Another important finding in this study was a steady reduction in KoRV viral RNA load over the trial period in all three KoRV-infected koalas following vaccination. While the production of antibodies, including neutralizing antibodies, following vaccination is promising, the most critical requirement of a vaccine is whether it can reduce the viral load in infected animals. Viral loads in infected animals dropped by an average of 48% by 8 weeks post-vaccination and by 79% by 12 weeks post-vaccination. We consider this reduction to be quite significant considering the relatively short time frame (12 weeks) post-vaccination. Although, we could not measure the responses at longer times due to ethical limitations of holding the koalas for longer periods, we expect that this trend in viral load reduction levels would continue. This is highly encouraging for future therapeutic KoRV vaccine development.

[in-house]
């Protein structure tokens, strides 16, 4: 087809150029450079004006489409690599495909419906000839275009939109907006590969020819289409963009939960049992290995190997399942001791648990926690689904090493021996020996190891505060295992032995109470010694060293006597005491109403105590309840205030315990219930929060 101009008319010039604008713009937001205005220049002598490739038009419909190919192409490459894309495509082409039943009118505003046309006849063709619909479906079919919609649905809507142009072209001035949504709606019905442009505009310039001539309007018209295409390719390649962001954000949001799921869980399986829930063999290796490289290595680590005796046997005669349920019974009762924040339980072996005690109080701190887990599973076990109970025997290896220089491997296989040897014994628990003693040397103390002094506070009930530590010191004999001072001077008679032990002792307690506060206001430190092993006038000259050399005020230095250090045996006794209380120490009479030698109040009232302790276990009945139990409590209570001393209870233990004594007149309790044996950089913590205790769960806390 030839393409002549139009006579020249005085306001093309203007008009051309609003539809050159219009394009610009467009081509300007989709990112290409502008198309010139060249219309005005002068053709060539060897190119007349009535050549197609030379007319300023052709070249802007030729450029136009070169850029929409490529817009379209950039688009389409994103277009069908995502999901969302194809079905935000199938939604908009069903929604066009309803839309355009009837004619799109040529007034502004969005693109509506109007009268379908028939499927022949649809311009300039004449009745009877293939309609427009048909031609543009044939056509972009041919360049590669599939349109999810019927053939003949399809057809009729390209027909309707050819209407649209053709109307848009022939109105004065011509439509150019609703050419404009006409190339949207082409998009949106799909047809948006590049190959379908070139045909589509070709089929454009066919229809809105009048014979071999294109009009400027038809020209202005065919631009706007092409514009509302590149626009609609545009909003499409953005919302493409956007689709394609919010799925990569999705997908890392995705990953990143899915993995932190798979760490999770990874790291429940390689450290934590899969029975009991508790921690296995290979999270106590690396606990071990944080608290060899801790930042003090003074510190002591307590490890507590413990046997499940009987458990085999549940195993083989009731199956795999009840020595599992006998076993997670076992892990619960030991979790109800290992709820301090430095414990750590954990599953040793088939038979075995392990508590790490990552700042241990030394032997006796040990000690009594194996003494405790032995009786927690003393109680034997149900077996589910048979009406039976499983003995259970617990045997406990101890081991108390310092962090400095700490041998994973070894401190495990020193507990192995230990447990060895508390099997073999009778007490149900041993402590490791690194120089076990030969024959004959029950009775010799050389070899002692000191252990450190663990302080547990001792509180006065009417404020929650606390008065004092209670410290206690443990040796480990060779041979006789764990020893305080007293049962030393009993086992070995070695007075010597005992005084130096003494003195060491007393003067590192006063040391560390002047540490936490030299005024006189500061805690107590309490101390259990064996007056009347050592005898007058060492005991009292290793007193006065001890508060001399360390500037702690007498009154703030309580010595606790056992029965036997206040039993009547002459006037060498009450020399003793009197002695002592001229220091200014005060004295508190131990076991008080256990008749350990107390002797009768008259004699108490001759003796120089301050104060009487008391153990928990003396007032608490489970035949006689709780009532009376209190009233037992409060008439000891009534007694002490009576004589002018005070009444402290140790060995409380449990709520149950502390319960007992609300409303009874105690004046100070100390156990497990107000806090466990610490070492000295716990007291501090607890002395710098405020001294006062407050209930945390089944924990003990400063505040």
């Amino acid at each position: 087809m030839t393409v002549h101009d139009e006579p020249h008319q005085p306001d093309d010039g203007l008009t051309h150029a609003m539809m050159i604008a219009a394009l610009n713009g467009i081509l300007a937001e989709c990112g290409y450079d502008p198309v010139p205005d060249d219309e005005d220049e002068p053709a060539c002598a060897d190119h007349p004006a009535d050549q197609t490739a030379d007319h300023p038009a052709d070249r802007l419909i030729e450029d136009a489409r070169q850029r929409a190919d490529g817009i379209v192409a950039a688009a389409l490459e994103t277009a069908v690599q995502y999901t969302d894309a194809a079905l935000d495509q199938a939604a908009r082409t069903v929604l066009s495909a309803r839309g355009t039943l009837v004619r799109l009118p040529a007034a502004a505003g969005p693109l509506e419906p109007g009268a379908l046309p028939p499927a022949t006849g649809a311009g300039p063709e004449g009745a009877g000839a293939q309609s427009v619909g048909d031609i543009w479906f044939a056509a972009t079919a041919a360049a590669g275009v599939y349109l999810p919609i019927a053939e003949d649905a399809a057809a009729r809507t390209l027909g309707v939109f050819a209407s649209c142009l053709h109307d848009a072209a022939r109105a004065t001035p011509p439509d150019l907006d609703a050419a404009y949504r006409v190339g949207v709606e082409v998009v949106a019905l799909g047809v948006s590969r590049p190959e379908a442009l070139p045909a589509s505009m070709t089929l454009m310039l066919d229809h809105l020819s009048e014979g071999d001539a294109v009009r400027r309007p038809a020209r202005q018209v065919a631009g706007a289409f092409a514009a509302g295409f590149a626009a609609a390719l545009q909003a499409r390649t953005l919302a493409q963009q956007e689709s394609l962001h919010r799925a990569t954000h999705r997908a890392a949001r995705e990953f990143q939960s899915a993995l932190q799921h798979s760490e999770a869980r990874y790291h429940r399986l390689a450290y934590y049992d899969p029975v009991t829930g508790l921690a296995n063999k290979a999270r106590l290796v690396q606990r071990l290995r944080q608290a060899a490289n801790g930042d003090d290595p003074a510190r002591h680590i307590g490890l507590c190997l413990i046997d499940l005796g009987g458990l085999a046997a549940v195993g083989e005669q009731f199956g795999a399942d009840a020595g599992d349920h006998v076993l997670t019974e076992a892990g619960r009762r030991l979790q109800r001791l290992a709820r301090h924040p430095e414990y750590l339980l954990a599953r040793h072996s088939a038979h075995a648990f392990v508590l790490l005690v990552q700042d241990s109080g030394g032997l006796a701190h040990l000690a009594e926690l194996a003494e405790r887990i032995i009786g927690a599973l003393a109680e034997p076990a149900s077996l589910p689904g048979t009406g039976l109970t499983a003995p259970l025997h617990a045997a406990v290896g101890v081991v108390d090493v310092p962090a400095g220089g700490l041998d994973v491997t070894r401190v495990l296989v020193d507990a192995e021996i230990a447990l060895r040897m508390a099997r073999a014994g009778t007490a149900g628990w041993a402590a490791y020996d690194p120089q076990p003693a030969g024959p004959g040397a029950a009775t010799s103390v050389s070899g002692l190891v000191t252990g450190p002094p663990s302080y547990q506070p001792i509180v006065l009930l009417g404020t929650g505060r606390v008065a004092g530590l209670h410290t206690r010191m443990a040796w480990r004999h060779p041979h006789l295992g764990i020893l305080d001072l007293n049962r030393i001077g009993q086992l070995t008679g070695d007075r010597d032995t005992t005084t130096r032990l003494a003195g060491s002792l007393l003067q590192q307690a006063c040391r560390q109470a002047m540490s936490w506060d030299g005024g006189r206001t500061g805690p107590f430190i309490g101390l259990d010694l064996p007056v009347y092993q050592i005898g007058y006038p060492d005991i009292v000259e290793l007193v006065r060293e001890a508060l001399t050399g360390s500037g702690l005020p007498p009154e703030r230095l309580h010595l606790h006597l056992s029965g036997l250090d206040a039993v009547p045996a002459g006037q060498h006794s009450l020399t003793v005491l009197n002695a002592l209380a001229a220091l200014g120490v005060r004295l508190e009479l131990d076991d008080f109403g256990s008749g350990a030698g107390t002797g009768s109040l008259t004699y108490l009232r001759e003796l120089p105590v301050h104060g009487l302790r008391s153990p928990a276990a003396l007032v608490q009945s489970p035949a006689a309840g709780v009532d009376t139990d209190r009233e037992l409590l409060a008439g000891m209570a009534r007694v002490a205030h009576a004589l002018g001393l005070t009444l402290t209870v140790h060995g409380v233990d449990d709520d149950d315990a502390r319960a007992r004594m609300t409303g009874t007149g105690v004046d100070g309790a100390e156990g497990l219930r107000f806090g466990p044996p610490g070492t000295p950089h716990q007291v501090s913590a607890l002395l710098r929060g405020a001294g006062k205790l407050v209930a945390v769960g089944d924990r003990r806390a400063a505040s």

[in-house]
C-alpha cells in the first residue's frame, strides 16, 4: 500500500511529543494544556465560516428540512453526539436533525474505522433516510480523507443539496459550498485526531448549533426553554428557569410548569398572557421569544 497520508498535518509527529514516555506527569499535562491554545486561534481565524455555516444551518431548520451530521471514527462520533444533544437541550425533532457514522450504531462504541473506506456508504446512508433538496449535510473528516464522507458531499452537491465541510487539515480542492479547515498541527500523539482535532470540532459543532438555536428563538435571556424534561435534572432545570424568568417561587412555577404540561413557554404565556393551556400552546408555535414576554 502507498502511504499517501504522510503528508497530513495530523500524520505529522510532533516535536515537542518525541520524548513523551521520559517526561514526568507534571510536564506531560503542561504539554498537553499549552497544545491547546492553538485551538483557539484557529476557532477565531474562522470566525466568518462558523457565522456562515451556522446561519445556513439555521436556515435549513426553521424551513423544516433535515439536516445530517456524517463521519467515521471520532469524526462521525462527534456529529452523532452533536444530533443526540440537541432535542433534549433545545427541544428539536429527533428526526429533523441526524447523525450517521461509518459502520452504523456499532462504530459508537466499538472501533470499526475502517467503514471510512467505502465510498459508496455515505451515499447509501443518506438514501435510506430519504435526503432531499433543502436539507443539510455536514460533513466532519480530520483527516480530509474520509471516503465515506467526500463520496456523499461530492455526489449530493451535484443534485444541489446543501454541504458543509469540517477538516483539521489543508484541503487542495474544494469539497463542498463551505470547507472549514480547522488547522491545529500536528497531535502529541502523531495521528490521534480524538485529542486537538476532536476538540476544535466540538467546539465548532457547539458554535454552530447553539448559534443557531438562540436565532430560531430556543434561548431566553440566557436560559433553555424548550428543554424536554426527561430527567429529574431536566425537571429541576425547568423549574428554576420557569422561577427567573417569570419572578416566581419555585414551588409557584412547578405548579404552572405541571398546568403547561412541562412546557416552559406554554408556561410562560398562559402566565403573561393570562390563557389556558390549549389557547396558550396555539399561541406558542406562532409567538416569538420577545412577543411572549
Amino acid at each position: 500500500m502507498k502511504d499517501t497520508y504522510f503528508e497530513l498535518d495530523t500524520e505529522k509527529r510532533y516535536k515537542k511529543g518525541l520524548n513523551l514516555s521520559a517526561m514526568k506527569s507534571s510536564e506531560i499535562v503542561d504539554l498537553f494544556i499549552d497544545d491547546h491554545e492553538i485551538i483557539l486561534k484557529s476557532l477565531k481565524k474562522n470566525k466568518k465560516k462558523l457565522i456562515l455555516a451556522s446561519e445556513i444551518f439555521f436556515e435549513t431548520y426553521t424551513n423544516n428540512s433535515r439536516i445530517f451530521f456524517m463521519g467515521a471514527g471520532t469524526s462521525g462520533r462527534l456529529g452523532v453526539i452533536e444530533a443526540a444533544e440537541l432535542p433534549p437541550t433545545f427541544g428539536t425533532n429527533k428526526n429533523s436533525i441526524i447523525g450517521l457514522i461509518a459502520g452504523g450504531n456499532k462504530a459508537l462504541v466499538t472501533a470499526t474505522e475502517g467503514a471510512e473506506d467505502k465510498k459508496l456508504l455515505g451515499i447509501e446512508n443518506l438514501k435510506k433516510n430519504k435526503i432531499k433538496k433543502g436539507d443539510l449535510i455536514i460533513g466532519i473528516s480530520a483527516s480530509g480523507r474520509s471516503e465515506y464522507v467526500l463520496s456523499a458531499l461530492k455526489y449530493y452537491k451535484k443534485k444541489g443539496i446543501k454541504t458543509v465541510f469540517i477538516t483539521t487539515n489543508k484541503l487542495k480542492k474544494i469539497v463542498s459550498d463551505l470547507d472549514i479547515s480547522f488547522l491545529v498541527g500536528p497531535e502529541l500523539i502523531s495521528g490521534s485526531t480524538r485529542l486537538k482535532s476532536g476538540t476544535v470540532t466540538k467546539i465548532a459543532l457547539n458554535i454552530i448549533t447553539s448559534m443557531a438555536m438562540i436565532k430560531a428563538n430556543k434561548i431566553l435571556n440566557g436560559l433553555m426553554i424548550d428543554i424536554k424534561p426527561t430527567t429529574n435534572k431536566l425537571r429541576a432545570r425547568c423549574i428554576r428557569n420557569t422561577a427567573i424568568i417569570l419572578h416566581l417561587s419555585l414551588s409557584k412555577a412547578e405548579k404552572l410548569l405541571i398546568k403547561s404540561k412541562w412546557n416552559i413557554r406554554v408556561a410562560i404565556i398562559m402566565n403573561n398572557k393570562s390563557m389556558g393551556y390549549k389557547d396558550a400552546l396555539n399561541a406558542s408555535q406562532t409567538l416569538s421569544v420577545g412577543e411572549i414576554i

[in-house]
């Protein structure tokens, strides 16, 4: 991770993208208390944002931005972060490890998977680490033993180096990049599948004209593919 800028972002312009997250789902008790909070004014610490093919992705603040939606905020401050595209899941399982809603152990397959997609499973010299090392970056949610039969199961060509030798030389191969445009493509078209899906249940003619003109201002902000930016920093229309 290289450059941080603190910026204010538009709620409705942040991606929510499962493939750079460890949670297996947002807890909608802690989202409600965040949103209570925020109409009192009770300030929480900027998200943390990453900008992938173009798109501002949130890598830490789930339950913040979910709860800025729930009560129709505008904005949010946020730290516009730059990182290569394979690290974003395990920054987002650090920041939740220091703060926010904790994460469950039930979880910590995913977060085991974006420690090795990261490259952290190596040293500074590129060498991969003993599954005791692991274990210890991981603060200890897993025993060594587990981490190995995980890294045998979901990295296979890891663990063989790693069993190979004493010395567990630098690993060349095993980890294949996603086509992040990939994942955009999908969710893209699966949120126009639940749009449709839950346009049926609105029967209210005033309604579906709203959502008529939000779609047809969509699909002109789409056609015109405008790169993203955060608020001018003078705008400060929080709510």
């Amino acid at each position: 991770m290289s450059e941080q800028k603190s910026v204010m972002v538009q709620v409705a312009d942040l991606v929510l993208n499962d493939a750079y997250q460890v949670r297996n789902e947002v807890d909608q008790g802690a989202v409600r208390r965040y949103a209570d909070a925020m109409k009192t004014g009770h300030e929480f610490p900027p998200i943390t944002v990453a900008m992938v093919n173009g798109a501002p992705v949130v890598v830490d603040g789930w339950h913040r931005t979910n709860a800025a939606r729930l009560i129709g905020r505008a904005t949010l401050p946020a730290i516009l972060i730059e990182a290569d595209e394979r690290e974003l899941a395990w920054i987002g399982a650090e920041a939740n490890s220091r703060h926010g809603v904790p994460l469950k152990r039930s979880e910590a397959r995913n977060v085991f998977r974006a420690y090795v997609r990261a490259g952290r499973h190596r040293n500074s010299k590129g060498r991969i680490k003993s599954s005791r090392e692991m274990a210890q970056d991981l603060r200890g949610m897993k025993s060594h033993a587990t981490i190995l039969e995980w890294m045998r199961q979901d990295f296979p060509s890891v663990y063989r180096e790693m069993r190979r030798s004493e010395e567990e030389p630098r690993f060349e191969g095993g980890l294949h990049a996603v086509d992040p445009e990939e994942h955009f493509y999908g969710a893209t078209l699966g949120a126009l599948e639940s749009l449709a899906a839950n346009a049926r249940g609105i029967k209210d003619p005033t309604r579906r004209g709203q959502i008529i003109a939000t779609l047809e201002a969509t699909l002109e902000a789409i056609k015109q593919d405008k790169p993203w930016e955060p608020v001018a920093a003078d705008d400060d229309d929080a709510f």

Viral load has been shown to correlate with disease progression in other retroviruses such as FIV, HIV-1, and SIV,32,33,34 and transmission in HIV.35 While there has not yet been any direct study on koala disease outcome in response to manipulation of KoRV viral load, a related study does exist.7 It was shown that KoRV viral loads were significantly higher in koalas with leukemia or lymphoma, relative to healthy animals. Therefore, the assumption is that reducing viral loads should reduce the associated disease progression. The reduction in viral load reported in this study might be important in delaying KoRV-associated disease progression as well as reducing the KoRV transmission rate, since exogenous transmission is presumably dependent on viral load. Therapeutic vaccines represent a promising approach in the effort to enhance immunogenicity, reduce bacterial and viral load in both human and animal infections, and reduce pathogen associated morbidity and mortality.20,21,36,37,38,39 The importance of a therapeutic vaccine, especially in a single dose format, becomes even more apparent in the case of wild koalas where antiretrovirals do not represent a viable option in treating KoRV infections. The results of this study suggest that the therapeutic effect seen in this trial population, though limited in size, should be applicable to a larger population of koalas, thus making our vaccine suitable for use in the wild. While our results are promising, we recognize that further work is needed to refine the vaccine into a single dosage to suit wild koalas. Nevertheless, the vaccine could potentially be used in its current form in koalas which are KoRV negative or exogenously infected with KoRV-A. These koalas are an important subgroup of animals to protect against KoRV with the aim of preventing or delaying further KoRV transmission, associated disease, and/or endogenization. Such koalas exist in South Australia and Victoria.